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    Guided Tour

    For people outside the neighbourhood, the buildings in the community are always what comprise their first visual perception of the place. From the old buildings to public space, they embodied not only a locality complex towards the community, but also the communication between kaifongs, and the great value of collective memory.


    By touring through the contrast between old and new housing estates, we hope to elicit participants’ observation on how public space is imagined in the eyes of the stakeholders in North Point, thus to ponder, apart from its practicality, on how to conserve and inherit the shared memories as well as the values contained profoundly in these buildings and the public space.

    As the guided tours are comprised of comprehensive details, interactive elements, and presentation skill – the website can only provide abstract of the tours, hardly able to capture it in full. If you are interested in joining our complete and themed tours, please stay tuned on our social media platforms!

    The “Building” of North Point

    The “Building” of North Point

    There are many modern-styled buildings of three-storey high plus a balcony located along the Ming Yuen Western Street. The use of terrazzo in these buildings contributes to its seamless construction polished with smooth surface, avoiding inconspicuous smudges for easier cleaning.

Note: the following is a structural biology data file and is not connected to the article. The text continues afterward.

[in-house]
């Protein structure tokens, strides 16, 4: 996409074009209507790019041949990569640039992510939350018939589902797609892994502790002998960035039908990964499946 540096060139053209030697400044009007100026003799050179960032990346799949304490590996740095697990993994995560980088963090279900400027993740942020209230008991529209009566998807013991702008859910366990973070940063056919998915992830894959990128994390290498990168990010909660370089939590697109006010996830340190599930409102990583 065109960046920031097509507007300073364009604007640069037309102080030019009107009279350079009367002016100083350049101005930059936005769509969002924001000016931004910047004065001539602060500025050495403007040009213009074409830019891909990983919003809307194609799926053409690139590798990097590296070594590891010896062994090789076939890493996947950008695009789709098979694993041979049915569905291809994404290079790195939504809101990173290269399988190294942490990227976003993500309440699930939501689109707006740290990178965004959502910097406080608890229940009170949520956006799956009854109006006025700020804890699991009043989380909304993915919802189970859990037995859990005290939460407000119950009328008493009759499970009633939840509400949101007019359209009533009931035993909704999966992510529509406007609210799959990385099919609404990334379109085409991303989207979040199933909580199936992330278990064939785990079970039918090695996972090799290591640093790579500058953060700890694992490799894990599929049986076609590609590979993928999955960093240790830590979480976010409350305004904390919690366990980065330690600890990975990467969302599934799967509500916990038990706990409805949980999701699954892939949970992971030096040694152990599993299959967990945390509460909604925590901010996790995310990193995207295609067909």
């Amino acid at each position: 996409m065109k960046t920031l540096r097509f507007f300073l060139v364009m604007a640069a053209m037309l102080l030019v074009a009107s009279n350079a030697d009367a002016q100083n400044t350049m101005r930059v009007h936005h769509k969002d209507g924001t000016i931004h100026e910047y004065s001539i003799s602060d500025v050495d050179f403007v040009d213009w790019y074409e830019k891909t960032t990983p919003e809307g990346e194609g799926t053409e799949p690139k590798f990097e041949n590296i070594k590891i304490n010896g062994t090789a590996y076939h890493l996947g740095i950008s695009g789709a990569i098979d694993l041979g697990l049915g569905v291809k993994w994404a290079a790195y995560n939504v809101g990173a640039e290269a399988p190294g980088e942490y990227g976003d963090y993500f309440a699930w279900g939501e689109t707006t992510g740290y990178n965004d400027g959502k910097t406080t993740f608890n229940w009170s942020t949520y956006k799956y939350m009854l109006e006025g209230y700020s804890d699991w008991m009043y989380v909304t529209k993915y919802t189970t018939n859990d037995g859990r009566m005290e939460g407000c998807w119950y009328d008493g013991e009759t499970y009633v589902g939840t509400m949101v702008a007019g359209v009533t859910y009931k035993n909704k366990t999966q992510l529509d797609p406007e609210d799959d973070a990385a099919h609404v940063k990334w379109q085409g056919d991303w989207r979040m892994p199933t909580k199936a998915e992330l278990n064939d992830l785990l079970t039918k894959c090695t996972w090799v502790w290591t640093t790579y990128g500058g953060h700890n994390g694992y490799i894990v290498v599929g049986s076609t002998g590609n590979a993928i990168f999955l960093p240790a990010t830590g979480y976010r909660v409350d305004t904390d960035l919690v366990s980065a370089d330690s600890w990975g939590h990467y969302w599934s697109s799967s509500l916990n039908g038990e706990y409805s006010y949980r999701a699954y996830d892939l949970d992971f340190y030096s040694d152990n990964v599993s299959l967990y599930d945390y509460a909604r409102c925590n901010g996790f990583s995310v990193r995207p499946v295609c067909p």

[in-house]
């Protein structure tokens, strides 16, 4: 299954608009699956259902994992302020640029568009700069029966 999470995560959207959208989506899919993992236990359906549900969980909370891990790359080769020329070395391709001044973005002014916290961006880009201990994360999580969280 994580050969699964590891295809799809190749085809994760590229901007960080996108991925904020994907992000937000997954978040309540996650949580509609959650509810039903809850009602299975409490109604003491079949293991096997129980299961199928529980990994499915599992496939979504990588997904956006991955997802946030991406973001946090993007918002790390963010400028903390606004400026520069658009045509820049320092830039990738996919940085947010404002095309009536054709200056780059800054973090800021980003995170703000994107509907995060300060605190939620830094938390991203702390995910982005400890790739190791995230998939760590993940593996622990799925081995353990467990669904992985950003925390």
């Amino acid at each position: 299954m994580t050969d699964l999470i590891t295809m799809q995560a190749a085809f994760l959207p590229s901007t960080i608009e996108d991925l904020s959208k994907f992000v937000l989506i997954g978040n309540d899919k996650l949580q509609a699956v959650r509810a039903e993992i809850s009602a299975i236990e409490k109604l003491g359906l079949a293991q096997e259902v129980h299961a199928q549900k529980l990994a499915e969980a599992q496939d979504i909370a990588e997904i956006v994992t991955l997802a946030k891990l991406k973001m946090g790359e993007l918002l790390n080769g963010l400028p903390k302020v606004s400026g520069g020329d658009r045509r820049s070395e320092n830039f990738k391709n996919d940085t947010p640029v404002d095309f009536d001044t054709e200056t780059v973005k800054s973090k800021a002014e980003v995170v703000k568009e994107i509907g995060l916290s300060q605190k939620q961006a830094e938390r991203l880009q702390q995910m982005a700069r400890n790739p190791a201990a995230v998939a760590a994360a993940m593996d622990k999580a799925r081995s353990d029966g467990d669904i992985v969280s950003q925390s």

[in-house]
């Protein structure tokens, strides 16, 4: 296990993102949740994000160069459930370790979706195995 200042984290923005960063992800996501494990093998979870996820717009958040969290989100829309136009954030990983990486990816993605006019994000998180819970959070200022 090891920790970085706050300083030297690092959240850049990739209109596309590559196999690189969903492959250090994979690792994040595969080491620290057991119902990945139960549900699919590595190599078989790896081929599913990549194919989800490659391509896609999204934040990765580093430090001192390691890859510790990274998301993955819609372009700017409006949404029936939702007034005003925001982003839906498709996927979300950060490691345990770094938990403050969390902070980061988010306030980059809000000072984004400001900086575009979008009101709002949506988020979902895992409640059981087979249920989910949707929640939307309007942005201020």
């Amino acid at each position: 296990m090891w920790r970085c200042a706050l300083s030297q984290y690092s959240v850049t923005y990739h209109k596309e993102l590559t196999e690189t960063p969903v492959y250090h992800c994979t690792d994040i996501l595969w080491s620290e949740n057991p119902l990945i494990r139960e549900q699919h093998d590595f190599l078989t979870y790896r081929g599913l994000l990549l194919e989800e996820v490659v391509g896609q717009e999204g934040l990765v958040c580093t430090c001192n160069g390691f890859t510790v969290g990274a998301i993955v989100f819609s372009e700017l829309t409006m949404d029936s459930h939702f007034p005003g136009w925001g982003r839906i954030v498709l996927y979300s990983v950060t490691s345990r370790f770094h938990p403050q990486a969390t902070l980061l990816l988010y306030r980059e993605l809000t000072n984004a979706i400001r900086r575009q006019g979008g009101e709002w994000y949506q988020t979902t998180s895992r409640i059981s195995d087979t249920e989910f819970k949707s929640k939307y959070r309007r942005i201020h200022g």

Terrazzo as a composite material has high plasticity, which was once a prevalent decorating option at that time for construction materials regardless of the buildings’ styles, commonly applicable in both old-fashioned tenement buildings and modern mansions. (credits to participants)

    Kai Yuen, where in the past accommodated generally well-off households, has its unique architectural structure merging elements of Western style.
    As the renowned essayist and political commentator Sima Chang-feng who successively resided at Kai Yuen and the Upper Lane in the 70s suggested, “The building style of Kai Yuen is very unconventional; its square-shaped exterior might resemble a medieval castle on the outside. However, Kai Yuen’s green-tiled cornice, the balustrade embedded with white marble at the cloister, and its surrounding red brick wall, altogether composed a Chinese style on the other hand. (credits to participants)